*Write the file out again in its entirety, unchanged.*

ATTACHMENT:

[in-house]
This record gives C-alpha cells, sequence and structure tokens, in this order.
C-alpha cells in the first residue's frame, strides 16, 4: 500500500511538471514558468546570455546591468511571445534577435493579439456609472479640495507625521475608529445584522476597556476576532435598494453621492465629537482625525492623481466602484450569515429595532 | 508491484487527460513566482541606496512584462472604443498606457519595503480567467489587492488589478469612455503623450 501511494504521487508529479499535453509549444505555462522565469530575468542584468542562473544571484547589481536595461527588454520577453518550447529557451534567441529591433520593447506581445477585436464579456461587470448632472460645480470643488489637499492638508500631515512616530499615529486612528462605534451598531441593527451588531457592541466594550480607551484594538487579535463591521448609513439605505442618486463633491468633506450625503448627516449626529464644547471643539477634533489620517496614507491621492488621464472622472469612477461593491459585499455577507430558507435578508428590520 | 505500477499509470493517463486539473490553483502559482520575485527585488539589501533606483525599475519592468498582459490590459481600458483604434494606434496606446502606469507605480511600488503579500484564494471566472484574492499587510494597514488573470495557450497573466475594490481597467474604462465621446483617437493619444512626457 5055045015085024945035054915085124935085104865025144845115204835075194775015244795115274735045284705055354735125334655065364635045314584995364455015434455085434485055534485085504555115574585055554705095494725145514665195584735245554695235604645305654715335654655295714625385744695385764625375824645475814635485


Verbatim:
[in-house]
This record gives C-alpha cells, sequence and structure tokens, in this order.
C-alpha cells in the first residue's frame, strides 16, 4: 500500500511538471514558468546570455546591468511571445534577435493579439456609472479640495507625521475608529445584522476597556476576532435598494453621492465629537482625525492623481466602484450569515429595532 | 508491484487527460513566482541606496512584462472604443498606457519595503480567467489587492488589478469612455503623450 501511494504521487508529479499535453509549444505555462522565469530575468542584468542562473544571484547589481536595461527588454520577453518550447529557451534567441529591433520593447506581445477585436464579456461587470448632472460645480470643488489637499492638508500631515512616530499615529486612528462605534451598531441593527451588531457592541466594550480607551484594538487579535463591521448609513439605505442618486463633491468633506450625503448627516449626529464644547471643539477634533489620517496614507491621492488621464472622472469612477461593491459585499455577507430558507435578508428590520 | 505500477499509470493517463486539473490553483502559482520575485527585488539589501533606483525599475519592468498582459490590459481600458483604434494606434496606446502606469507605480511600488503579500484564494471566472484574492499587510494597514488573470495557450497573466475594490481597467474604462465621446483617437493619444512626457 5055045015085024945035054915085124935085104865025144845115204835075194775015244795115274735045284705055354735125334655065364635045314584995364455015434455085434485055534485085504555115574585055554705095494725145514665195584735245554695235604645305654715335654655295714625385744695385764625375824645475814635485